Couple From Odisha’s Cuttack City Among 8 Killed In Secunderabad Fire Mishap

Secunderabad: A couple from Odisha’s Cuttack city were among the eight, who died in the major fire mishap at Ruby Motors and Ruby Pride Luxury Hotel building near the passport office in Telangana’s Secunderabad late on Monday.

The deceased have been identified as Chandan Jethi and his wife Mithali Mahapatra Jethi of Sati Chaura area in Cuttack.

According to sources, Chandan was working with an IT firm in Hyderabad while Mithali was in Secunderabad for some training. They tied the nuptial knot two years ago. The couple had booked their room in the hotel above the electronic vehicle showroom where the fire broke out.

The hotel is situated on the top five floors of the building and has 28 rooms. As many as 25 guests were present when the fire broke out around 10 pm.

The local police recovered the bodies from the hotel and informed the family. On being informed, Chandan’s family arrived in Secunderabad to receive the body, which was admitted to Gandhi Hospital.

“Chandan’s wife had a training programme in Secunderabad today. However, the unfortunate incident occurred last night. Police told us that the fire broke out due to a short circuit in the electronic vehicle showroom. I am not aware of the location now but I have heard that it is in front of Secunderabad station,” Chandan’s brother told local media.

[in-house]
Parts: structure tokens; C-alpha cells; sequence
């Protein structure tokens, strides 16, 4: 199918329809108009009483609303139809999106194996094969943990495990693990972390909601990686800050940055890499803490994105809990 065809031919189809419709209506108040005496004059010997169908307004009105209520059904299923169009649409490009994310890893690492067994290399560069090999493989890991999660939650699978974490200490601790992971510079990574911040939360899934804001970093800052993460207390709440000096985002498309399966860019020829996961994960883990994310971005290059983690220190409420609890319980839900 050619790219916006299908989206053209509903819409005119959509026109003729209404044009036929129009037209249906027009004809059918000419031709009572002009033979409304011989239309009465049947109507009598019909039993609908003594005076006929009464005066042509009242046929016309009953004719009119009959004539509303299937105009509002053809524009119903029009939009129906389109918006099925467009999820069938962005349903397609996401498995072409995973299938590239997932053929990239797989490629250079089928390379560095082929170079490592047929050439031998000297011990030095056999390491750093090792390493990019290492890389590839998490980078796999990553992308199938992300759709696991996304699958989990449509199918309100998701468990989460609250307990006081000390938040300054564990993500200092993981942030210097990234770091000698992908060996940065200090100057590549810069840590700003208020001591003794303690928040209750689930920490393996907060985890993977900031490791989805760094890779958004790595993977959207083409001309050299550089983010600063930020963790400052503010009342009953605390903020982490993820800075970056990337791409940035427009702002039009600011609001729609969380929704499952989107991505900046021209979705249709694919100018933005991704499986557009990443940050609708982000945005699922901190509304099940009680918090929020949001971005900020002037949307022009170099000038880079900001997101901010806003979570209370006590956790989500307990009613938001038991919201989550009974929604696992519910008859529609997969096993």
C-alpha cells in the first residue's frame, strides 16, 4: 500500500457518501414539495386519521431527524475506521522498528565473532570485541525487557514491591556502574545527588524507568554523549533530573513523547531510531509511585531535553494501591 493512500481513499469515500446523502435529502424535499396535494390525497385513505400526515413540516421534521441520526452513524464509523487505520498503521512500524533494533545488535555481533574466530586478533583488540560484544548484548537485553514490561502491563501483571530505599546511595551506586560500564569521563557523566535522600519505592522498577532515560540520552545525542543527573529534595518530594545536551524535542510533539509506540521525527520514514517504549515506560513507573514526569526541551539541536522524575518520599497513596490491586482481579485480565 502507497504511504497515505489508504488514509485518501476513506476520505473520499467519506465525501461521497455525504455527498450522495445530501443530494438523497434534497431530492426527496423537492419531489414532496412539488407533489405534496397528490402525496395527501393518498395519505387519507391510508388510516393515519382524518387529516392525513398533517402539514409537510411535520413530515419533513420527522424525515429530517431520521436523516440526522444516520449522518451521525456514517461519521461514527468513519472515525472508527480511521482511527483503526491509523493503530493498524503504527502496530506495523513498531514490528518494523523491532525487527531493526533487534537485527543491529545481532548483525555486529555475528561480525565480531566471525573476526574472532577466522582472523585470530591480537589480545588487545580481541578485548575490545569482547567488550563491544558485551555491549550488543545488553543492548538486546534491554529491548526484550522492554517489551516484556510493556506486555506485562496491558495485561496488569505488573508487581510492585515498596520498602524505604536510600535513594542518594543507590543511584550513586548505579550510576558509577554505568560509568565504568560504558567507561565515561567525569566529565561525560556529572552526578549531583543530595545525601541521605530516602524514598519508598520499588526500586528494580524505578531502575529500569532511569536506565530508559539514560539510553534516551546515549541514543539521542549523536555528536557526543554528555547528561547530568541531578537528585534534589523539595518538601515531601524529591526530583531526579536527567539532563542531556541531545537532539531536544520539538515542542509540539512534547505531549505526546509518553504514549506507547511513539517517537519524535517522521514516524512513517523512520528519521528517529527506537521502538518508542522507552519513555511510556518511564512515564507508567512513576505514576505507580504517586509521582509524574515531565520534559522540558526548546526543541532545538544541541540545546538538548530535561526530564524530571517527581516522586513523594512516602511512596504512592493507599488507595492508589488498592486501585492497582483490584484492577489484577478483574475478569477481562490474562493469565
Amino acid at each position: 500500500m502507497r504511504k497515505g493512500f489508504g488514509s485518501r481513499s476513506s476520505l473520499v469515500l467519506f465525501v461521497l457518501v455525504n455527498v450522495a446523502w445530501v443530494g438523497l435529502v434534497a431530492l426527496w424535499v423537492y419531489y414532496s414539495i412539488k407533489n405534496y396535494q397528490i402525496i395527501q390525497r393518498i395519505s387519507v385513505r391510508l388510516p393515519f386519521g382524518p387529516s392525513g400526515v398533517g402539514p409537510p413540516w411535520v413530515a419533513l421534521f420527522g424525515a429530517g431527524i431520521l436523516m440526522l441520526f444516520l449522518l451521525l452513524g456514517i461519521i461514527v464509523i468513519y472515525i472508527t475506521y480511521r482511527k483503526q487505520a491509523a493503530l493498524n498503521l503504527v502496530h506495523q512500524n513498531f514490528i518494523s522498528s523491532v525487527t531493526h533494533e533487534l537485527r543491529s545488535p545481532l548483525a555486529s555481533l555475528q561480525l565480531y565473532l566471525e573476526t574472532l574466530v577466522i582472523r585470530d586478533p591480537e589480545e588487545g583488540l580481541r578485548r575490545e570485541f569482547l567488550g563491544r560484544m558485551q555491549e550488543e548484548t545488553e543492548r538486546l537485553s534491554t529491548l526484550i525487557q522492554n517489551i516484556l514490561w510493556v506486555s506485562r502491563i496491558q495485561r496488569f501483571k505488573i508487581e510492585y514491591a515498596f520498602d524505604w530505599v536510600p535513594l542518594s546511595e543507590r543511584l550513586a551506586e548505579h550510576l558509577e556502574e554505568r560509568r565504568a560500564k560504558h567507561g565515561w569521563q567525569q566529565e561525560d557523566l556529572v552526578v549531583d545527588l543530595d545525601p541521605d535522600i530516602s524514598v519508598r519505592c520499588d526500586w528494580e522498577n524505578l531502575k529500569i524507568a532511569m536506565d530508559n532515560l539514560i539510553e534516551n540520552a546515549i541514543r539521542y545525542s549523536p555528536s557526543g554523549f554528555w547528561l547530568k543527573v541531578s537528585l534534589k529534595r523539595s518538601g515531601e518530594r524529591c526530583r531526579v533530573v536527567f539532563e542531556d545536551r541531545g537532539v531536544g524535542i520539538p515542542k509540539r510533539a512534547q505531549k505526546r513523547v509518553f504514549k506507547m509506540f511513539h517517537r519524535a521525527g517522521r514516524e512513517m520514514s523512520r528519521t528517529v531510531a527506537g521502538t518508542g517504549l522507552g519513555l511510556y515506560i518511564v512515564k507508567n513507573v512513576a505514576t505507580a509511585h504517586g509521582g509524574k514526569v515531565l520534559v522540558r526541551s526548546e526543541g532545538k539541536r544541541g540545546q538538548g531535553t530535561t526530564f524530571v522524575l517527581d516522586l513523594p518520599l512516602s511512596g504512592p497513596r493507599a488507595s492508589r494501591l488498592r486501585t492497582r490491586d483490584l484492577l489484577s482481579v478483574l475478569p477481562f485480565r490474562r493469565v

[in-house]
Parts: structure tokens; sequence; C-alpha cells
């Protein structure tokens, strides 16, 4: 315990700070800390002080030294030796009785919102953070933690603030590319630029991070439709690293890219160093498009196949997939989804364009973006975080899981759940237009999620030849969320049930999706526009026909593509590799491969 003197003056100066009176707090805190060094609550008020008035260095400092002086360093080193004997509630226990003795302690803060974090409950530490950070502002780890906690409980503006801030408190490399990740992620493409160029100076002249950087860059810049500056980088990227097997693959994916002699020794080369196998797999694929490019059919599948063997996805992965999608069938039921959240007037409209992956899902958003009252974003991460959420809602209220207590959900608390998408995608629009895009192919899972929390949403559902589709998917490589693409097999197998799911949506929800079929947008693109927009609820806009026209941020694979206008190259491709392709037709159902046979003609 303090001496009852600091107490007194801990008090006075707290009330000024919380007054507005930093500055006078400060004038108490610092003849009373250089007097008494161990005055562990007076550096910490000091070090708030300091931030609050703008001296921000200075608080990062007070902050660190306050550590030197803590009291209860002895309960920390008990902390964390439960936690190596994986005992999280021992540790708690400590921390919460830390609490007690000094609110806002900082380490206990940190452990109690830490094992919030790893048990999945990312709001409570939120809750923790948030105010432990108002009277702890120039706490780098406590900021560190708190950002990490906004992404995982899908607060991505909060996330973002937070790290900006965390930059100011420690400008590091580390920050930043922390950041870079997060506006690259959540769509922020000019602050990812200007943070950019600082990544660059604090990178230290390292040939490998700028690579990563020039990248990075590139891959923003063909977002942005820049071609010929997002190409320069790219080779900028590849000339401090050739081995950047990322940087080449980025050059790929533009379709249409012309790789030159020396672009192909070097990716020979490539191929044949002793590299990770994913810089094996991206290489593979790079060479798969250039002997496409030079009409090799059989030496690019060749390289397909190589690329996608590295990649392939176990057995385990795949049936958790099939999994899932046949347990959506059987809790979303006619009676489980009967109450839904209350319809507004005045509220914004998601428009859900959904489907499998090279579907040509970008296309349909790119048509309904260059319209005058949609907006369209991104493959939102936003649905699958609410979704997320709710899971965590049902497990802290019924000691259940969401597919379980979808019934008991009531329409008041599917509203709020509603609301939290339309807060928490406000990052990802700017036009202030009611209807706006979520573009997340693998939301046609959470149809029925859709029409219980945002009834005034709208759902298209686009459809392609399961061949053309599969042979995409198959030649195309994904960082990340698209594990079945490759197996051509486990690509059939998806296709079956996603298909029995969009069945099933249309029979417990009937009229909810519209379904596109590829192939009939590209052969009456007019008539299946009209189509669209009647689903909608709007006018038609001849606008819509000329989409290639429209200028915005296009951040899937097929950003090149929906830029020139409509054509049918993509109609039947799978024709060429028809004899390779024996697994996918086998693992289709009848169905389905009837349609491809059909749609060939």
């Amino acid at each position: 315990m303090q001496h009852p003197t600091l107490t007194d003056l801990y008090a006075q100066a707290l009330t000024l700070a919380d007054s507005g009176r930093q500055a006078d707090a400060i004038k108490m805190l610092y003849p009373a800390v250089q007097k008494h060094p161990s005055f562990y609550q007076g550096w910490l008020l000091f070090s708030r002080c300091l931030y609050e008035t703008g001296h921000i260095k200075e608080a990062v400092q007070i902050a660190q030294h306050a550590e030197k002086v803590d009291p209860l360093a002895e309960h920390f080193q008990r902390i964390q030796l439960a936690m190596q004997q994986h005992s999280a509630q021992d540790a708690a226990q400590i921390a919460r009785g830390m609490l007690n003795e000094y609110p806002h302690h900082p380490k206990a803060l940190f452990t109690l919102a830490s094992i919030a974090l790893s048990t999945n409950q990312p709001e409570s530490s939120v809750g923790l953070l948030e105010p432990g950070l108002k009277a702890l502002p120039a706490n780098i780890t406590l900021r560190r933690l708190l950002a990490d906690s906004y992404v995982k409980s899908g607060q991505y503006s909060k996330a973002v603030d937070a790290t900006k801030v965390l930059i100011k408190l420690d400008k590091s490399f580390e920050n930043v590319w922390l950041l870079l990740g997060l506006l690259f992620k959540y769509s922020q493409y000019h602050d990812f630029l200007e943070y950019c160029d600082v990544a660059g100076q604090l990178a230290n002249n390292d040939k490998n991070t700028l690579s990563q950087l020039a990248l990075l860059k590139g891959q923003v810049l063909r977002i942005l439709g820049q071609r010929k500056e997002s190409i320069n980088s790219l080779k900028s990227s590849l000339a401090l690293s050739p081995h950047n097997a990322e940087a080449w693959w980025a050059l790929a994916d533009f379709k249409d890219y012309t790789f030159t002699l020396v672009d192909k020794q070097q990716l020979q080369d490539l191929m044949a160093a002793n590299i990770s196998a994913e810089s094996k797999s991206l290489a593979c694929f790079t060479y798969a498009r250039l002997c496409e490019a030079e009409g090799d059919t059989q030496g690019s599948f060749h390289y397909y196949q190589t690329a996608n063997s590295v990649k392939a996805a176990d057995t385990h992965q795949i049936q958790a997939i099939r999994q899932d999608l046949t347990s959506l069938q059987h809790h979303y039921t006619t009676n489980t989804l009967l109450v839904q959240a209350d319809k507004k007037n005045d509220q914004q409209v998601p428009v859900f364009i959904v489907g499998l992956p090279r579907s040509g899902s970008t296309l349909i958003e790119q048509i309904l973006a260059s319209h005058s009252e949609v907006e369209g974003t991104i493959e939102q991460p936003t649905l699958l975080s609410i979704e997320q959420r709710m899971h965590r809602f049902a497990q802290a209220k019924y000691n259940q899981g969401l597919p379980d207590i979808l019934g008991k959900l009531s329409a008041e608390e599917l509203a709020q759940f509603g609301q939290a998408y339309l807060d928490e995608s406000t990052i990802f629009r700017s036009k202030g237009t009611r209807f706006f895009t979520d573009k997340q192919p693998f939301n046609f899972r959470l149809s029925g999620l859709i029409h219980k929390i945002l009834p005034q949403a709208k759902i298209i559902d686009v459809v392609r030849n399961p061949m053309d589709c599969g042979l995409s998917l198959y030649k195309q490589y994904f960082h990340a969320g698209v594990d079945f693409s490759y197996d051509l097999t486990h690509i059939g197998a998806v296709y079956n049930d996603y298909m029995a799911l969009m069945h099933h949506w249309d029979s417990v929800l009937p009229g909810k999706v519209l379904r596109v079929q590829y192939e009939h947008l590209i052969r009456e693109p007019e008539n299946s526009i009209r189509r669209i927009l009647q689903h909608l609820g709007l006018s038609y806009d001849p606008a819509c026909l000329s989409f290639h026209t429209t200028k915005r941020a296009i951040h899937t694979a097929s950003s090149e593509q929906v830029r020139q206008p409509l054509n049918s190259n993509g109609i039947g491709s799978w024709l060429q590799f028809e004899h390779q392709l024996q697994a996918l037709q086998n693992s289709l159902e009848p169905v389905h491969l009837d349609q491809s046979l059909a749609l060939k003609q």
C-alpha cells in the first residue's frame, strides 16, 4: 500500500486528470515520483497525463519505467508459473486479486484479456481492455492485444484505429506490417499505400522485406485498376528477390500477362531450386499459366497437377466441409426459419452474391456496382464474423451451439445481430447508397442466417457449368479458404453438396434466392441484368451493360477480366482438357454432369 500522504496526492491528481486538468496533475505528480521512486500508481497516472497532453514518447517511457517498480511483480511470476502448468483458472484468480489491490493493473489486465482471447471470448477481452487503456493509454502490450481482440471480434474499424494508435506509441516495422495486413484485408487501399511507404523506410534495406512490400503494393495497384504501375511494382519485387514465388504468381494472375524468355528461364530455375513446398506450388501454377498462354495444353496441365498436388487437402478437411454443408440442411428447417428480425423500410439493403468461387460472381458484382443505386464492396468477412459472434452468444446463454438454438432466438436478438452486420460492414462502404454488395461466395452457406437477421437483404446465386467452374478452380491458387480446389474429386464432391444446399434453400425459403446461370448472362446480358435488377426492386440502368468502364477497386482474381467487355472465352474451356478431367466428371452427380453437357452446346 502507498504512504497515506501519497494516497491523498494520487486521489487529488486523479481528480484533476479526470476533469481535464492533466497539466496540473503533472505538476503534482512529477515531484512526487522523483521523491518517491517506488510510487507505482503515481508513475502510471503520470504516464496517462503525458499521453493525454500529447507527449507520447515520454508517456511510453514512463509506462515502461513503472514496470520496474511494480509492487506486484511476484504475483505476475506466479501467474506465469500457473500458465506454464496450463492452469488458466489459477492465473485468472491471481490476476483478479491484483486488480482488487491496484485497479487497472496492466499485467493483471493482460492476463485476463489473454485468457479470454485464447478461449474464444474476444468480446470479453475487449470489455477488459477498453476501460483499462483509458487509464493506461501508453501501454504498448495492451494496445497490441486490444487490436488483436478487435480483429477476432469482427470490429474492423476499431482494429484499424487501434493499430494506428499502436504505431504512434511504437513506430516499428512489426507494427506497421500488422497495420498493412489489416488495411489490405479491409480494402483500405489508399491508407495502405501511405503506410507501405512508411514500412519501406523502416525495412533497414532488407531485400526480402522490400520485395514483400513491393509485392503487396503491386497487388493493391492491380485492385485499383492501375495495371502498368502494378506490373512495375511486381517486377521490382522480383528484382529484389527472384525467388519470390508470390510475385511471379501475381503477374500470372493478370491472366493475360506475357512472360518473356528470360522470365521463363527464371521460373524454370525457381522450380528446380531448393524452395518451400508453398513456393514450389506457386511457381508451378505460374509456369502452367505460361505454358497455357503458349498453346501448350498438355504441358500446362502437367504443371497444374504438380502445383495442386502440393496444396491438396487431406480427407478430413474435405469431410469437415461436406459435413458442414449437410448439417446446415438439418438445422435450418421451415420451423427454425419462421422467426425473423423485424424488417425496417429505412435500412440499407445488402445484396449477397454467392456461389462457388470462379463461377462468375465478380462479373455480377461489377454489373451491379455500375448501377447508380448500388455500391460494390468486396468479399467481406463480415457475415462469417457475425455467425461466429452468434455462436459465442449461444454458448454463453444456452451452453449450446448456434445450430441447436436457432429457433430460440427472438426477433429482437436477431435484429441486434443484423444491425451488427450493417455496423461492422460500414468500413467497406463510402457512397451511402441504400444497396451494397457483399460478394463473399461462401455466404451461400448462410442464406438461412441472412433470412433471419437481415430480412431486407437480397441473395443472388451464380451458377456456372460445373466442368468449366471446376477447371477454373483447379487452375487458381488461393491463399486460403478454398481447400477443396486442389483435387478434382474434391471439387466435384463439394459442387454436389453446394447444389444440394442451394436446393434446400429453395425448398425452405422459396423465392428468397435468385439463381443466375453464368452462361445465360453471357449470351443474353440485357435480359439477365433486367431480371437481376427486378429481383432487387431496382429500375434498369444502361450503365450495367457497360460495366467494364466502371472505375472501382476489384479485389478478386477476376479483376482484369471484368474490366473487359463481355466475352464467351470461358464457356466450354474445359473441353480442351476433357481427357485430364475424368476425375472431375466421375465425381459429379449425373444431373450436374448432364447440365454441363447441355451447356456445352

Deputy Commissioner of Police (North Zone) Deepthi Chandana said officials suspect that the fire occurred due to an explosion either in an electrical scooter or a generator in the Ruby Motors showroom.

Police further said that the owners of Ruby Motors – Rajender Singh Bugga and Sumeet Singh – had been running the e-bike business illegally for the last one year from the cellar of the building where the explosion occurred.

A case has been registered against the owners of Ruby Motors and Ruby Hotel under IPC Sections 304 (II) (knowledge that death may be caused by an act), 324 (causing hurt by dangerous means) and Section 9 B of the Explosives Act, 1884.

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